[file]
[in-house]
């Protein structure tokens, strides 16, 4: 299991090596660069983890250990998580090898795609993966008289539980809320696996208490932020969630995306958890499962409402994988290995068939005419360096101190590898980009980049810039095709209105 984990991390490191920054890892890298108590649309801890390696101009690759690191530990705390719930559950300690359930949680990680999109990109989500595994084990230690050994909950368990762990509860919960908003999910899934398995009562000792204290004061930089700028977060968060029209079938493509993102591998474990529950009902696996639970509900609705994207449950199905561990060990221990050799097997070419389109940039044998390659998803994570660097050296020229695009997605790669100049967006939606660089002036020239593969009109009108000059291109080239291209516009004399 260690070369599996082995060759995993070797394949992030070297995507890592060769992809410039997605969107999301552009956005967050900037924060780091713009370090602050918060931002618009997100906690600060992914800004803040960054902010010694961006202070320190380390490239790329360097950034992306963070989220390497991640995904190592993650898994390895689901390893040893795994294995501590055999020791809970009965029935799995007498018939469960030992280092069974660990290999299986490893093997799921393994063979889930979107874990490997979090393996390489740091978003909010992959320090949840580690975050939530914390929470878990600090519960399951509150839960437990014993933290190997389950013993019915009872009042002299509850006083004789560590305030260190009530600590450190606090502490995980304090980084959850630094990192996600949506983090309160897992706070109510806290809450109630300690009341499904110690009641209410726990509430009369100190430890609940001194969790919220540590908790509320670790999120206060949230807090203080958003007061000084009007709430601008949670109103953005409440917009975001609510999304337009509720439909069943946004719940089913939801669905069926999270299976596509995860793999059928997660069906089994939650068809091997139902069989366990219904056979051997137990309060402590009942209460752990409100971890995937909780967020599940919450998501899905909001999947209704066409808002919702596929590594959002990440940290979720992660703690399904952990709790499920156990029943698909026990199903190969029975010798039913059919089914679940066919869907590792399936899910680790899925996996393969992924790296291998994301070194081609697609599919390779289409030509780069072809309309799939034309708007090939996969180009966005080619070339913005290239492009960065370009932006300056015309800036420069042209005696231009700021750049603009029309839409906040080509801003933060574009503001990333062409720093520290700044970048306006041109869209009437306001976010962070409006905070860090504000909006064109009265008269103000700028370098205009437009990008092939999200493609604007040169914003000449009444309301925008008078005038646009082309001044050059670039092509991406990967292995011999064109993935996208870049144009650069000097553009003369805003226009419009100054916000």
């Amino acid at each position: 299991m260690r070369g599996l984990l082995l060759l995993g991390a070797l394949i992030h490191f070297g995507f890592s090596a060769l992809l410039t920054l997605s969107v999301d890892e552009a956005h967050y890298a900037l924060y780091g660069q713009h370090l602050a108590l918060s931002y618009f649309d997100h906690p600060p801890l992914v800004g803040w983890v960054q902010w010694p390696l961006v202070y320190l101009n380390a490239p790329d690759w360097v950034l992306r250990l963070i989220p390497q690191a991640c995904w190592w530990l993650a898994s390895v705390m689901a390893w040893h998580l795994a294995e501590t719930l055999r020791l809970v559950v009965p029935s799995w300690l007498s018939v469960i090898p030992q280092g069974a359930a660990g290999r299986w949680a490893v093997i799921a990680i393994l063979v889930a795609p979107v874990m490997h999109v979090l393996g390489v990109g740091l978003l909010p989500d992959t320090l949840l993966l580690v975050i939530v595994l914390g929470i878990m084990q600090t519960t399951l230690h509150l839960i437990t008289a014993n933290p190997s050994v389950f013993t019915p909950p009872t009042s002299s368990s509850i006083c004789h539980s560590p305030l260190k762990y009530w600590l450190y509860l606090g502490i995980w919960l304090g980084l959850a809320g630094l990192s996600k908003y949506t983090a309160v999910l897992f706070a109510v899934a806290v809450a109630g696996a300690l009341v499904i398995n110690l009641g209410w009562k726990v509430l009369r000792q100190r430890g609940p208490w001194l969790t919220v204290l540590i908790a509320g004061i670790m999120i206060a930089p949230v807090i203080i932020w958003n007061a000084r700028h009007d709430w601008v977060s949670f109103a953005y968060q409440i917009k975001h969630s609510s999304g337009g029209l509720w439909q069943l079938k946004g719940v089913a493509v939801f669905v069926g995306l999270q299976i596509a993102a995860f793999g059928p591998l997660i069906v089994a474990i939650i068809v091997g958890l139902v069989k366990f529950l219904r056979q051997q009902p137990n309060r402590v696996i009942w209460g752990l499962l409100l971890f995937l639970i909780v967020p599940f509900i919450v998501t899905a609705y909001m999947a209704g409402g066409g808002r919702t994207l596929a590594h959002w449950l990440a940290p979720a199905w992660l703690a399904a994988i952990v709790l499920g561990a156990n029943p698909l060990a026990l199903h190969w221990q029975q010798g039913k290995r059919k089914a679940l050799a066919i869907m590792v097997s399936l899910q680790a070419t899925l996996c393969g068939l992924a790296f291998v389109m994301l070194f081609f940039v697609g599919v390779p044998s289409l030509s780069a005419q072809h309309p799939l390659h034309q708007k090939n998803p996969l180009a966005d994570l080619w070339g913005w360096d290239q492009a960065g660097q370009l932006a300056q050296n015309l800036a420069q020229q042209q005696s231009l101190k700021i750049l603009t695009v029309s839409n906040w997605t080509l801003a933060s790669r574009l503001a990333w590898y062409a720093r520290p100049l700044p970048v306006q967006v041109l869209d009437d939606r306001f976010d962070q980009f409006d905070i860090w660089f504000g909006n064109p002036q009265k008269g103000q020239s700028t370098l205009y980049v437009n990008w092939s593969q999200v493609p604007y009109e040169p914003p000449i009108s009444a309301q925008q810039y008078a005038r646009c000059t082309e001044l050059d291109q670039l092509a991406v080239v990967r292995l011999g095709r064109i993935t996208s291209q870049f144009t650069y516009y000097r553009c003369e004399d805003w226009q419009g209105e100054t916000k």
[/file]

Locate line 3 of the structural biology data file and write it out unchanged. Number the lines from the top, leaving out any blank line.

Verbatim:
């Amino acid at each position: 299991m260690r070369g599996l984990l082995l060759l995993g991390a070797l394949i992030h490191f070297g995507f890592s090596a060769l992809l410039t920054l997605s969107v999301d890892e552009a956005h967050y890298a900037l924060y780091g660069q713009h370090l602050a108590l918060s931002y618009f649309d997100h906690p600060p801890l992914v800004g803040w983890v960054q902010w010694p390696l961006v202070y320190l101009n380390a490239p790329d690759w360097v950034l992306r250990l963070i989220p390497q690191a991640c995904w190592w530990l993650a898994s390895v705390m689901a390893w040893h998580l795994a294995e501590t719930l055999r020791l809970v559950v009965p029935s799995w300690l007498s018939v469960i090898p030992q280092g069974a359930a660990g290999r299986w949680a490893v093997i799921a990680i393994l063979v889930a795609p979107v874990m490997h999109v979090l393996g390489v990109g740091l978003l909010p989500d992959t320090l949840l993966l580690v975050i939530v595994l914390g929470i878990m084990q600090t519960t399951l230690h509150l839960i437990t008289a014993n933290p190997s050994v389950f013993t019915p909950p009872t009042s002299s368990s509850i006083c004789h539980s560590p305030l260190k762990y009530w600590l450190y509860l606090g502490i995980w919960l304090g980084l959850a809320g630094l990192s996600k908003y949506t983090a309160v999910l897992f706070a109510v899934a806290v809450a109630g696996a300690l009341v499904i398995n110690l009641g209410w009562k726990v509430l009369r000792q100190r430890g609940p208490w001194l969790t919220v204290l540590i908790a509320g004061i670790m999120i206060a930089p949230v807090i203080i932020w958003n007061a000084r700028h009007d709430w601008v977060s949670f109103a953005y968060q409440i917009k975001h969630s609510s999304g337009g029209l509720w439909q069943l079938k946004g719940v089913a493509v939801f669905v069926g995306l999270q299976i596509a993102a995860f793999g059928p591998l997660i069906v089994a474990i939650i068809v091997g958890l139902v069989k366990f529950l219904r056979q051997q009902p137990n309060r402590v696996i009942w209460g752990l499962l409100l971890f995937l639970i909780v967020p599940f509900i919450v998501t899905a609705y909001m999947a209704g409402g066409g808002r919702t994207l596929a590594h959002w449950l990440a940290p979720a199905w992660l703690a399904a994988i952990v709790l499920g561990a156990n029943p698909l060990a026990l199903h190969w221990q029975q010798g039913k290995r059919k089914a679940l050799a066919i869907m590792v097997s399936l899910q680790a070419t899925l996996c393969g068939l992924a790296f291998v389109m994301l070194f081609f940039v697609g599919v390779p044998s289409l030509s780069a005419q072809h309309p799939l390659h034309q708007k090939n998803p996969l180009a966005d994570l080619w070339g913005w360096d290239q492009a960065g660097q370009l932006a300056q050296n015309l800036a420069q020229q042209q005696s231009l101190k700021i750049l603009t695009v029309s839409n906040w997605t080509l801003a933060s790669r574009l503001a990333w590898y062409a720093r520290p100049l700044p970048v306006q967006v041109l869209d009437d939606r306001f976010d962070q980009f409006d905070i860090w660089f504000g909006n064109p002036q009265k008269g103000q020239s700028t370098l205009y980049v437009n990008w092939s593969q999200v493609p604007y009109e040169p914003p000449i009108s009444a309301q925008q810039y008078a005038r646009c000059t082309e001044l050059d291109q670039l092509a991406v080239v990967r292995l011999g095709r064109i993935t996208s291209q870049f144009t650069y516009y000097r553009c003369e004399d805003w226009q419009g209105e100054t916000k």